“God’s purpose for the world is not just to save the lost, but to fill the earth with the knowledge of His greatness....” (52)


“The gospel has the authority to interrupt the course of your life.” (55)


“You cannot walk both your journey and God’s.  There is only room in life for one journey.” (56)


“The great fear of most of this generation [is] to give their lives to the things that don’t really matter.” (57)


“If you are a Christian, you are in the family and responsible for the family mission—the salvation of all the nations.” (62)


“His plan for the nations is that they would become loving worshippers of God, captured by His glory and in awe of His holiness.” (80)


“No one sins in a box.  Our sin, mine included, effects [sic] not only those around us, but it stains the very name of God.”  “No wonder no one is running to the church.” (85)


“The gospel is not only for us.  He died not only for our sins but for the sins of the whole world (I John 2:2).  He chooses us to be the vehicle that spreads His fame into all the world.” (96)


“There is a selfish side of Christianity.  It is masked as love for Jesus, but really it is just a love for His gifts.” (101)


“The only way to reach all the nations is by sending people to all the nations.” (106)


“All believers are expected, like Paul, to align their lives with God’s global purpose and be a channel of the gospel to all the nations.” (107)


“America has over 400,000 churches and over 1 million Christian workers.  That is one full-time Christian minister...for every 250 people here.”  By contrast, Iran has 1 missionary for every 3 million people.  India has 1 missionary for every 2 million people.  (124-25)


Many of us are not looking for a missionary call.  It would take a shove.  “If every Christian is already considered a missionary, then all can stay put where they are, and nobody needs to get up and go anywhere to preach the gospel.” (126, quoting C. Gordon Olson)


“Most people think the world is like a pancake.  When you pour on the syrup it spreads over the entire pancake.  But the world is like a waffle, with many pockets of people groups, and the gospel doesn’t spread. (130-31)


“One of the greatest obstacles right now to the Great Commission is Christian parents.” (137)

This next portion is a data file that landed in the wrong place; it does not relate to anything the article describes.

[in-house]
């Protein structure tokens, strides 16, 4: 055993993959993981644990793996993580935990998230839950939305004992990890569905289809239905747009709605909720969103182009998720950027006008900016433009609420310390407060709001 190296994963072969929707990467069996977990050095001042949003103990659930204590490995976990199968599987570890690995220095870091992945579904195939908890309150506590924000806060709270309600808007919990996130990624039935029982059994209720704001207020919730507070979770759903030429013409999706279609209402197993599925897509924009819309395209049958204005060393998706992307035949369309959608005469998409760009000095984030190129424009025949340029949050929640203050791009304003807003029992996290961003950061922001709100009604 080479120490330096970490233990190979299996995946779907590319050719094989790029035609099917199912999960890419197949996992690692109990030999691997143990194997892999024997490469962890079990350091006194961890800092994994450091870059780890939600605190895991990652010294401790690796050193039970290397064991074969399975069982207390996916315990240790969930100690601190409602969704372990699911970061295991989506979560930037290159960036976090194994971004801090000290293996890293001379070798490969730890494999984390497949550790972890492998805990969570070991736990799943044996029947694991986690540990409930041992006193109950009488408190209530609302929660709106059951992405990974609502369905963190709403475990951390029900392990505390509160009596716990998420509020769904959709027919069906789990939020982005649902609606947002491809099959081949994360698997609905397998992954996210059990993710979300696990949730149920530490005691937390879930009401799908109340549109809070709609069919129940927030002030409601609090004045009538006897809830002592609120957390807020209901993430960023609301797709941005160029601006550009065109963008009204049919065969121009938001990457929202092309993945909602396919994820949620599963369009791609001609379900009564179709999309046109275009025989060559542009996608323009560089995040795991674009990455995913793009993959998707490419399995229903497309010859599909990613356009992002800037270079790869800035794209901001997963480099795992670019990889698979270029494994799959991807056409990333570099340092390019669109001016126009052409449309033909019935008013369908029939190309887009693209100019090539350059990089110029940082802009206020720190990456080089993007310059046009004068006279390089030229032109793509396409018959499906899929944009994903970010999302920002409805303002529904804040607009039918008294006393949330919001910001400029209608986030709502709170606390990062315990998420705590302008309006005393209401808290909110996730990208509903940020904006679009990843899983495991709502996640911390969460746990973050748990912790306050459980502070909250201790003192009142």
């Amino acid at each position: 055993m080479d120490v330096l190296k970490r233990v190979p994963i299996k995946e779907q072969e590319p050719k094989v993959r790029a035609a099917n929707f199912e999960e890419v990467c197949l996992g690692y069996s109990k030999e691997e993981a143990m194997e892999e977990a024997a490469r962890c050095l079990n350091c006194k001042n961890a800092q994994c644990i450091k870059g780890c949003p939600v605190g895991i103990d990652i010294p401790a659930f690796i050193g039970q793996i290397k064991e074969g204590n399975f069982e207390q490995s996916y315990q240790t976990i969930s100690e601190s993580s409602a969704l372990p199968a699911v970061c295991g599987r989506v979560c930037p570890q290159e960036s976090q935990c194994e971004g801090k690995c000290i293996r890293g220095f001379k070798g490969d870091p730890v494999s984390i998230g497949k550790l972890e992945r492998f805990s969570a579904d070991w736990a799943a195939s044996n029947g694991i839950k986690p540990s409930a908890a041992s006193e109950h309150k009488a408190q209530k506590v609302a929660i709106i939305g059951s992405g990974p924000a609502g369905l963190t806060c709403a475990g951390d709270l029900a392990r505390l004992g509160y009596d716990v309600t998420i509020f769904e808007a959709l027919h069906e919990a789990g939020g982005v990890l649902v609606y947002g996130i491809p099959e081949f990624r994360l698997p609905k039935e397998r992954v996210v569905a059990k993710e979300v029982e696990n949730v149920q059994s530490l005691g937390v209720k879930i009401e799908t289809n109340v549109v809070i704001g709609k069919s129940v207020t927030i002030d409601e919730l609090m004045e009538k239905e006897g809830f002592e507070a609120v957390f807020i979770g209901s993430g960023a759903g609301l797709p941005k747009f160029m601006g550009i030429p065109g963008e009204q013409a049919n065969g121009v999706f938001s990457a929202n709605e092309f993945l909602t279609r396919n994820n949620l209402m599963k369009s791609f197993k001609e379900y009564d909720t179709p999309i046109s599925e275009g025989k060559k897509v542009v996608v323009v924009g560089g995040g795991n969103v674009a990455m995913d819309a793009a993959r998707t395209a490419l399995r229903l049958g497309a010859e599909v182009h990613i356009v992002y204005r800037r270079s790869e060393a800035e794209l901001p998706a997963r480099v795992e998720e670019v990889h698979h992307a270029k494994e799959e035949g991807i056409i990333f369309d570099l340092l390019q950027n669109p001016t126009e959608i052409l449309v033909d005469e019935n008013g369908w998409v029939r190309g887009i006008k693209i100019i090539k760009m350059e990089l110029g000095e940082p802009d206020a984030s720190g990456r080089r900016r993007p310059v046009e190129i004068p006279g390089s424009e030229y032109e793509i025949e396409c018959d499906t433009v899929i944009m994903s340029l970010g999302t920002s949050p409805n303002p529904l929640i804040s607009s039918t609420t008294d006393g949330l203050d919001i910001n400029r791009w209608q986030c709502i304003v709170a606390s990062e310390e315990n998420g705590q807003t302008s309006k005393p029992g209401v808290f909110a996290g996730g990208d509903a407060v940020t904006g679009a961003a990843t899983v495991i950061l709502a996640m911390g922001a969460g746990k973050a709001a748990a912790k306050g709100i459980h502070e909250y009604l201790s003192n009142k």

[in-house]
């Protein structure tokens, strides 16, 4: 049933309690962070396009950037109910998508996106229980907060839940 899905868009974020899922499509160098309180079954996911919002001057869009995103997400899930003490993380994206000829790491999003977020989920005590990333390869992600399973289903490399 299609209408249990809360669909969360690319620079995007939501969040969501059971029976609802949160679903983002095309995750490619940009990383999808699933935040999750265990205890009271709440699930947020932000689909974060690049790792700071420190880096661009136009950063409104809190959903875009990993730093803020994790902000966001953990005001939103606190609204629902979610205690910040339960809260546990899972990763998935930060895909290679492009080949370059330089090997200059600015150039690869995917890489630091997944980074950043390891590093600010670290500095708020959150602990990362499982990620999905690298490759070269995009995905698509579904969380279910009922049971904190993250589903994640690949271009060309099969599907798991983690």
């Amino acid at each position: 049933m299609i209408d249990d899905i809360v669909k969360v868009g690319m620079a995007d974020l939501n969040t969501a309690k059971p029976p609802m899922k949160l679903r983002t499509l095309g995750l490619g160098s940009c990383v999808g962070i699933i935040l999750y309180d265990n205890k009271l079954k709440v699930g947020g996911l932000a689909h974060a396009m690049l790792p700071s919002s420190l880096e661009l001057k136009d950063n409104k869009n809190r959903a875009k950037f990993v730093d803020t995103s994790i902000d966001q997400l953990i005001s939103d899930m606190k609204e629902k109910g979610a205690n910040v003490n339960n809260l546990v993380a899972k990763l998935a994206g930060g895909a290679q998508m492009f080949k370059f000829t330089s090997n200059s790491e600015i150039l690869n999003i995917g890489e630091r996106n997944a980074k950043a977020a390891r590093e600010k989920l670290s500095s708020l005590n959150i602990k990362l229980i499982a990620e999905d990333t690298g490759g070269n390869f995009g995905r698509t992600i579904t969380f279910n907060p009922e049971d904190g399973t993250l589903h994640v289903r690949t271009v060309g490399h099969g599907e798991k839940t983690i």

“The reason there is a 10/40 Window is Christians are busy doing great Christian things.” (143)


“There is a subtleness to the American Dream that has snuck up on the church.  Now you can go to church, live a moral life, raise a good family, but ultimately live for yourself....”  “It is deadly to evangelism because no one wants to follow a church full of people claiming to live for Heaven, but running after the same carrots they chase after.”   “The drug of the American Dream kills the brain cells of eternal thinking.” (147)


“The way to win in life and to finish the journey is to live with a vision of the end.  Even though you are a great distance away you ‘see it.’”  “This is what I mean by living by the compass.  It is living life on purpose, directing the daily decisions of your life by the true north of God’s purposes toward the world.” (164)


“Are the things you are living for, worth Christ dying for?” (166, Leonard Ravenhill’s gravestone)


“If you are going to walk the journey, you must be open to the option of going long-term.  The command has been for us to ‘go.’  If the journey is going to be completed, it will hinge on an army of relentless, passionate goers.  The way to find your specific niche in the journey and exactly where God’s purpose is for your life is to obey and see.” (179)


“Everybody wants to follow someone that is going somewhere with a purpose.” (182)


“You were created for this one journey.  Take your next step.” (202)